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Memorytwo 11-20-2008 03:06 PM

damn tires
im trying to strech 215s on a set of jeep grand cherokee rims.
i HAVE put 205s on them but i know they fit because theyve been on another cars rims and the sidewalls are stretched i guess.

i bought 5 new tires at tirerack, 215 75 15 and i cannot get the sidewalls wide enough apart. this is because these are new tires. i crammed lawn edging in between and they only stretch a wee bit after 4 days.

there is a huge gap between the beads, id say at least 1.5inches. any ideas?
i tried rope and stick to torniquet it, and doesnt help. i tried brake cleaner and just caught my hand on fire.

CapriRacer 11-20-2008 09:28 PM

What size rims are you trying to put the tires on?

According to my book, Grand Cherokee's with 15" rims were 7" wide. A P215/75R15 has an allowable rim width of 5 1/2" to 7". That should mean the tire would be at the limit of its stretching ability.

Try a 2 X4 wedged sideways about 3 around the circumference ought to do it. BTW, you want to store these where it is warm while the 2X4's are in there.

Red 11-20-2008 10:10 PM

I'd say those are too narrow to run on the ZJ rims. Another way is to get a ratcheting tie down strap around it and squish the tire down to bow it out. Can you get atleast one bead set?

Memorytwo 11-20-2008 10:50 PM

i got one to fit.
they stretch fine, its just when they come from tirerack, they're \ / way too much to get a seal. not to mention im just storing them in my garage, which doesn't help expand the sidewalls. I hope me mashing on one of the tires wont cause tire failure down the line, ill probably use that one as a spare.
i got one tire on and had to call it quits because i cant get it all done in time where i wont be disturbing the neighbors.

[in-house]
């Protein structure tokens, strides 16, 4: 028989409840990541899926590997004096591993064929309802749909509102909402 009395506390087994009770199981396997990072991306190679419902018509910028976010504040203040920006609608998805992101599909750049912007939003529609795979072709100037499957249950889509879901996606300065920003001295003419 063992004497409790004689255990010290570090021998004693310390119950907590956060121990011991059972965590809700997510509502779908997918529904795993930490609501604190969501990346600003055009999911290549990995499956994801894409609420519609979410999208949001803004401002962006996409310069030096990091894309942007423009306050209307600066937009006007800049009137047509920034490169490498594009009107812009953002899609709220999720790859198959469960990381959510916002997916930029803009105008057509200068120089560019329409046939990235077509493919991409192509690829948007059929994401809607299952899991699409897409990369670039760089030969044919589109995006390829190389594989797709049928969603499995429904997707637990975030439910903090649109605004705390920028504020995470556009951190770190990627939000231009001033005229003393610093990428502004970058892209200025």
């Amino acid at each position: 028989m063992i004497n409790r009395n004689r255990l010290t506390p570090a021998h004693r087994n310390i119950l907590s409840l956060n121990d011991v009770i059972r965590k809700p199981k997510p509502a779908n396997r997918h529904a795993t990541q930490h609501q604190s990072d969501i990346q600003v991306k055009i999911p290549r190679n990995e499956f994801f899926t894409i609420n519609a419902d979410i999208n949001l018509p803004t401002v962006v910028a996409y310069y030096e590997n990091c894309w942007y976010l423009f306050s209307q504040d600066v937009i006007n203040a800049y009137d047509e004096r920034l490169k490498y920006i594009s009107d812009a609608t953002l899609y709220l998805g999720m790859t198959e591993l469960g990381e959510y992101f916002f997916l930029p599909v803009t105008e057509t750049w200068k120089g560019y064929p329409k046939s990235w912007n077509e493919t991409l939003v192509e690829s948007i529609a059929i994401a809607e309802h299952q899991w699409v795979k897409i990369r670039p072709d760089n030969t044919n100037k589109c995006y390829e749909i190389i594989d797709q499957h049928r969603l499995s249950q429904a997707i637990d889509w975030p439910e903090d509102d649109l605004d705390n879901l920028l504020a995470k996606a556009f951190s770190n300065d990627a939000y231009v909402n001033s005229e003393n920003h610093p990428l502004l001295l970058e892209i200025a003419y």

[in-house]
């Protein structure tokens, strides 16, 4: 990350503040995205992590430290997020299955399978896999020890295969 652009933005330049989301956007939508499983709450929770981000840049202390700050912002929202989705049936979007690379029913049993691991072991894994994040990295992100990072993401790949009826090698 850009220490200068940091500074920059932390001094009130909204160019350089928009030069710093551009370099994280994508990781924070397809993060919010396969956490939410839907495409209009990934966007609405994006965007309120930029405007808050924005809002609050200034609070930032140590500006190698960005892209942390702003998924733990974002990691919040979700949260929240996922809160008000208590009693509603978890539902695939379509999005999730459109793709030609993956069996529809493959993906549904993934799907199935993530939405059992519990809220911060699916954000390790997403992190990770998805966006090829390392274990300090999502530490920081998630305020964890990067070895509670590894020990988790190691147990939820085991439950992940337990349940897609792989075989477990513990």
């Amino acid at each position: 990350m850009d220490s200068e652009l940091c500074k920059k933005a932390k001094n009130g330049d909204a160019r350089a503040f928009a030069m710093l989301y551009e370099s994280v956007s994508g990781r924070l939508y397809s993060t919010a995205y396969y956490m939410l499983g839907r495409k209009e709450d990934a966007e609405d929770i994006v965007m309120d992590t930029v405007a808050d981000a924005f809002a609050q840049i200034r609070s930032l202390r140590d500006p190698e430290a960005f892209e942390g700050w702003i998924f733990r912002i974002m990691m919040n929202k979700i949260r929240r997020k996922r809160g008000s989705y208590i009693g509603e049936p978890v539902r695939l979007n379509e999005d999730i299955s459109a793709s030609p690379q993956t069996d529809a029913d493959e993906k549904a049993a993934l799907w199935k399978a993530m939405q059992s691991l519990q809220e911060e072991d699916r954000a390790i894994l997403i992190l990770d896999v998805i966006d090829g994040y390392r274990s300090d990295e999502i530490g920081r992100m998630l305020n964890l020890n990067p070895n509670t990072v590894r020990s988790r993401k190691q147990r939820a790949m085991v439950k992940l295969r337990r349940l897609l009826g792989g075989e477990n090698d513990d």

what i did was went out and got 2 12.5inch bike inner tubes and did it that way. i just hope these inner tubes don't pop when my face is a few inches away.

edit: oh yea, heres an example of how bald my tires are haha :-X
the 5th rim i got mounted with the 215s. i rolled it next to my wheels and its the exact same size, height wise.

bikin' Ed 11-21-2008 10:11 AM

This is one of those times where it just might be worth it to pay the guys with the right equiptment to do it. Your time has to worth the cost--not to mention keeping your hand.

SuperTrooper 11-21-2008 11:33 AM


Originally Posted by bikin' Ed (Post 73771)
This is one of those times where it just might be worth it to pay the guys with the right equiptment to do it. Your time has to worth the cost--not to mention keeping your hand.

I agree. One trip to the doc or the emergency room blows all the money you saved by buying from tirerack.

Won't you need someone to balance them anyways? Make one trip and be done with it.

jamesqf 11-21-2008 12:49 PM

Or you could just buy some narrower (and lighter?) rims...

Memorytwo 11-21-2008 11:23 PM

im a cheap guy, i wont wanna get 5 rims. thats gonna be 500 bucks
and im trying out the dynabeads.

Offspring 11-23-2008 03:17 AM

i use to be a tire tech / still sorta am i guess... so i take this you are doing it at home and you do not have a tire machine ? okay heres a redneck way i guess you could call it. what ill tell you is what will basicly work for you because you do not have the equipment.

1. stretch both beads. you said the tires from tirerack the beads are probably close together. get some pieces of 2X4 or whatever else you have like large thick books and put them inbetween the two beads to stretch them out. let them sit like that for a day

2. try to expose them to heat if you could because rubber stretches out if given heat.

3. remove the valve core inside the valve stem. there a is a little tab and if you do not have the tool ( you can get it at k-mart for like 2 bucks) use a small pair of needle nose pliers to take the core out, the core comes out by turning it counter clockwise. with the valve core out it will allow more air to enter the tire quicker. (NOTICE: SOME air chucks wont let air come out unless there is a valve core on the stem)

4. Lube both beads up with soapy water.

5. compress both sides of the tread of the tire and blast away at the air.

6. if the beads still wont catch the air get a ratchet tie strap and start ratcheting away. note that when the air flow is going into the tire its pushing down on the bottom bead before the top. you want to get air to hit both of the beads at the same time to make it easier. most tire machines have a bead blaster equipped to them so it gives an additional air shot toward the top bead when you give it air. so if you hear where the air is coming out just push in on that side and give it your best shot.

good luck, keep an eye on your fingers. i couldnt imagine how painful it would be if your finger got caught while a bead popped.

Memorytwo 11-27-2008 01:07 AM

got them mounted. heating them up helped a boat load. dropped in 3oz of BB pellets each. At 65mph, smooth. no other weights on the rims otherwise.

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